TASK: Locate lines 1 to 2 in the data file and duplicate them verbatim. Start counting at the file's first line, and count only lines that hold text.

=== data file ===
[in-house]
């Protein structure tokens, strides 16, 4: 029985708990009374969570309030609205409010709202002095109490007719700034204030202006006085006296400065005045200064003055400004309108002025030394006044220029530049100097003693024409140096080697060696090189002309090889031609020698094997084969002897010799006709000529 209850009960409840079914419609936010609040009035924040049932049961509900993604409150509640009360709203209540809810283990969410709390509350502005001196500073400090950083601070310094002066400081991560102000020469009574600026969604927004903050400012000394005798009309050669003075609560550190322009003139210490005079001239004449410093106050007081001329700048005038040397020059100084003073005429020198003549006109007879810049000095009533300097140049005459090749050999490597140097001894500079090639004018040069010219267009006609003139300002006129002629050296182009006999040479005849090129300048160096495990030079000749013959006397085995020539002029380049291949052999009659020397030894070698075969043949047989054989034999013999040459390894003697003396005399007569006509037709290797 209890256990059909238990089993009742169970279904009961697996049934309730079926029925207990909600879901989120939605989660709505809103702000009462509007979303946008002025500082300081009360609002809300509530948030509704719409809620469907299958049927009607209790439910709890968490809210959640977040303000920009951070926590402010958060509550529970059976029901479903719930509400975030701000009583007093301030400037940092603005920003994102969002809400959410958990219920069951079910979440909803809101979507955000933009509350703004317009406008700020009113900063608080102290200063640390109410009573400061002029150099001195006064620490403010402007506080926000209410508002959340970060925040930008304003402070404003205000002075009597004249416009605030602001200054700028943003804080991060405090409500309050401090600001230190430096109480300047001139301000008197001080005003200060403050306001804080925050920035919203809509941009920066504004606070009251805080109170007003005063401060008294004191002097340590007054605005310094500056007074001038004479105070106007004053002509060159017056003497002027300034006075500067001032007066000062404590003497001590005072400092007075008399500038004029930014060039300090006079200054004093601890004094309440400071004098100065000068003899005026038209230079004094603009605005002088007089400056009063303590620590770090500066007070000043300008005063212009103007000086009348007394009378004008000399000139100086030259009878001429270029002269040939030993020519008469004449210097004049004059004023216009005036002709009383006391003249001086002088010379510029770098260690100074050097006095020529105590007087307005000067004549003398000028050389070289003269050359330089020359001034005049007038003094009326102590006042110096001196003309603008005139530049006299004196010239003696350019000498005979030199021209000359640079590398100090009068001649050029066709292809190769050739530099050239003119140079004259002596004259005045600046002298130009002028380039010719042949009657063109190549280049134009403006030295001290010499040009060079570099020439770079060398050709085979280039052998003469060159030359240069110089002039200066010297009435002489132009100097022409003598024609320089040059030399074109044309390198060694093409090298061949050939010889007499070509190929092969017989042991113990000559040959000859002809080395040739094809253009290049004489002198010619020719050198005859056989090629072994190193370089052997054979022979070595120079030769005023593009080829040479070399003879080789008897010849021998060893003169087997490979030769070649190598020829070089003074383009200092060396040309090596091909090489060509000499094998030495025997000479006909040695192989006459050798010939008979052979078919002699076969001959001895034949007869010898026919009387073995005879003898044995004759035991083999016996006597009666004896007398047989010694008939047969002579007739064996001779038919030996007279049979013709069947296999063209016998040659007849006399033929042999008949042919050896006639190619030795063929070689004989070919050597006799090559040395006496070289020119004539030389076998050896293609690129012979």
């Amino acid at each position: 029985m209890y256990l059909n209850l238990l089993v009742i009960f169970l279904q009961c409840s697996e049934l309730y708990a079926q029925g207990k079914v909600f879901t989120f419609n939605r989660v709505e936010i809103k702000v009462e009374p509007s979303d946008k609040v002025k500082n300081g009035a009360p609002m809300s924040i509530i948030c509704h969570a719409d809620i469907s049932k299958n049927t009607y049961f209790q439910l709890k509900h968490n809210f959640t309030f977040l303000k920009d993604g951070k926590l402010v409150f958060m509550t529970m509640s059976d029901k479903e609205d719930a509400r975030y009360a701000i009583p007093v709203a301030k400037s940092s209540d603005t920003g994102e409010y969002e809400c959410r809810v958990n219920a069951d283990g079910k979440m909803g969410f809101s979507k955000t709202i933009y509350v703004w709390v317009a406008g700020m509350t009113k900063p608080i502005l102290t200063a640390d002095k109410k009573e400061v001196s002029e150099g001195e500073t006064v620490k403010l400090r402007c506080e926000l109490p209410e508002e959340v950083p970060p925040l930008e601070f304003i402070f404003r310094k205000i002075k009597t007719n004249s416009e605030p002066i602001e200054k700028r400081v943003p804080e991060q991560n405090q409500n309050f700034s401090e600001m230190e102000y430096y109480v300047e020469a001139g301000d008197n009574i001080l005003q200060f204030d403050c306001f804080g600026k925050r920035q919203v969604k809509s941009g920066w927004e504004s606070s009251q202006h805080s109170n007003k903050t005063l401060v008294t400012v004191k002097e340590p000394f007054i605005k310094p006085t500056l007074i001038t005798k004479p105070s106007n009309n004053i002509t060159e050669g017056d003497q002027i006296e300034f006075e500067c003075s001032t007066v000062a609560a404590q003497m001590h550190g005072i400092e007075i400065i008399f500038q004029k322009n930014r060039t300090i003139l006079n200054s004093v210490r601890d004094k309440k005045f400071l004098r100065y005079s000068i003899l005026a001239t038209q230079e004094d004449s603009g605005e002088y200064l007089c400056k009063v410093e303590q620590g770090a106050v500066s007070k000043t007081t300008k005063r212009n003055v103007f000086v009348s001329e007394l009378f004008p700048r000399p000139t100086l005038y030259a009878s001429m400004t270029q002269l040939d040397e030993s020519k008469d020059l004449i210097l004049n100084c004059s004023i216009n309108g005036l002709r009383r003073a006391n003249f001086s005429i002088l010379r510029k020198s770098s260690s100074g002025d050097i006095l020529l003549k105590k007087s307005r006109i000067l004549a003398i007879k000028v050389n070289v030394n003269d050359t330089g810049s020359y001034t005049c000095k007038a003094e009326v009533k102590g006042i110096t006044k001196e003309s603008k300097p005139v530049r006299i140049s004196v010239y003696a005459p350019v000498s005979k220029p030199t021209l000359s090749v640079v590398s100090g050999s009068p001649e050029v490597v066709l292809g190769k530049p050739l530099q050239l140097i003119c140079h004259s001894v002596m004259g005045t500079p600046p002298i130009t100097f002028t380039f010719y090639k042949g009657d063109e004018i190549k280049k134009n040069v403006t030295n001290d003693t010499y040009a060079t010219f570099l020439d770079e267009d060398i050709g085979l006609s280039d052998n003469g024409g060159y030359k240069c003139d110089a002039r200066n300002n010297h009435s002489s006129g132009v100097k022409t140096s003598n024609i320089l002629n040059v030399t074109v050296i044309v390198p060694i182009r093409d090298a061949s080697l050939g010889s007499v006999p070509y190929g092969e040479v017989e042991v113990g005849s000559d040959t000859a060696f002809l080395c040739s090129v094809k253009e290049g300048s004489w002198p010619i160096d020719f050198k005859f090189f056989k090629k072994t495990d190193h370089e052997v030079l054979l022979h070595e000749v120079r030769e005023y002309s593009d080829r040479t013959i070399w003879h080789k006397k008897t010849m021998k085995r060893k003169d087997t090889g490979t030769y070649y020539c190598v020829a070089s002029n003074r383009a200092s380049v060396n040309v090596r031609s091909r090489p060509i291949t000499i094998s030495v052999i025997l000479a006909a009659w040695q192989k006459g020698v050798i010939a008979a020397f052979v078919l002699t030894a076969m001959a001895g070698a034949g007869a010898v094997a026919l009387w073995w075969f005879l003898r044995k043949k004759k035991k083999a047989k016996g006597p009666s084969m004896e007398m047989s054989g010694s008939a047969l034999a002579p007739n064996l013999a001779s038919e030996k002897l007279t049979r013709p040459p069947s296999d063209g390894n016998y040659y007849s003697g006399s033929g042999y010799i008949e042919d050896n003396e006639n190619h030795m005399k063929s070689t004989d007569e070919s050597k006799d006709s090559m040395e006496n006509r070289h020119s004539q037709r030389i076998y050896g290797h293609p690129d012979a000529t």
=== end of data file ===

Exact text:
[in-house]
């Protein structure tokens, strides 16, 4: 029985708990009374969570309030609205409010709202002095109490007719700034204030202006006085006296400065005045200064003055400004309108002025030394006044220029530049100097003693024409140096080697060696090189002309090889031609020698094997084969002897010799006709000529 209850009960409840079914419609936010609040009035924040049932049961509900993604409150509640009360709203209540809810283990969410709390509350502005001196500073400090950083601070310094002066400081991560102000020469009574600026969604927004903050400012000394005798009309050669003075609560550190322009003139210490005079001239004449410093106050007081001329700048005038040397020059100084003073005429020198003549006109007879810049000095009533300097140049005459090749050999490597140097001894500079090639004018040069010219267009006609003139300002006129002629050296182009006999040479005849090129300048160096495990030079000749013959006397085995020539002029380049291949052999009659020397030894070698075969043949047989054989034999013999040459390894003697003396005399007569006509037709290797 209890256990059909238990089993009742169970279904009961697996049934309730079926029925207990909600879901989120939605989660709505809103702000009462509007979303946008002025500082300081009360609002809300509530948030509704719409809620469907299958049927009607209790439910709890968490809210959640977040303000920009951070926590402010958060509550529970059976029901479903719930509400975030701000009583007093301030400037940092603005920003994102969002809400959410958990219920069951079910979440909803809101979507955000933009509350703004317009406008700020009113900063608080102290200063640390109410009573400061002029150099001195006064620490403010402007506080926000209410508002959340970060925040930008304003402070404003205000002075009597004249416009605030602001200054700028943003804080991060405090409500309050401090600001230190430096109480300047001139301000008197001080005003200060403050306001804080925050920035919203809509941009920066504004606070009251805080109170007003005063401060008294004191002097340590007054605005310094500056007074001038004479105070106007004053002509060159017056003497002027300034006075500067001032007066000062404590003497001590005072400092007075008399500038004029930014060039300090006079200054004093601890004094309440400071004098100065000068003899005026038209230079004094603009605005002088007089400056009063303590620590770090500066007070000043300008005063212009103007000086009348007394009378004008000399000139100086030259009878001429270029002269040939030993020519008469004449210097004049004059004023216009005036002709009383006391003249001086002088010379510029770098260690100074050097006095020529105590007087307005000067004549003398000028050389070289003269050359330089020359001034005049007038003094009326102590006042110096001196003309603008005139530049006299004196010239003696350019000498005979030199021209000359640079590398100090009068001649050029066709292809190769050739530099050239003119140079004259002596004259005045600046002298130009002028380039010719042949009657063109190549280049134009403006030295001290010499040009060079570099020439770079060398050709085979280039052998003469060159030359240069110089002039200066010297009435002489132009100097022409003598024609320089040059030399074109044309390198060694093409090298061949050939010889007499070509190929092969017989042991113990000559040959000859002809080395040739094809253009290049004489002198010619020719050198005859056989090629072994190193370089052997054979022979070595120079030769005023593009080829040479070399003879080789008897010849021998060893003169087997490979030769070649190598020829070089003074383009200092060396040309090596091909090489060509000499094998030495025997000479006909040695192989006459050798010939008979052979078919002699076969001959001895034949007869010898026919009387073995005879003898044995004759035991083999016996006597009666004896007398047989010694008939047969002579007739064996001779038919030996007279049979013709069947296999063209016998040659007849006399033929042999008949042919050896006639190619030795063929070689004989070919050597006799090559040395006496070289020119004539030389076998050896293609690129012979």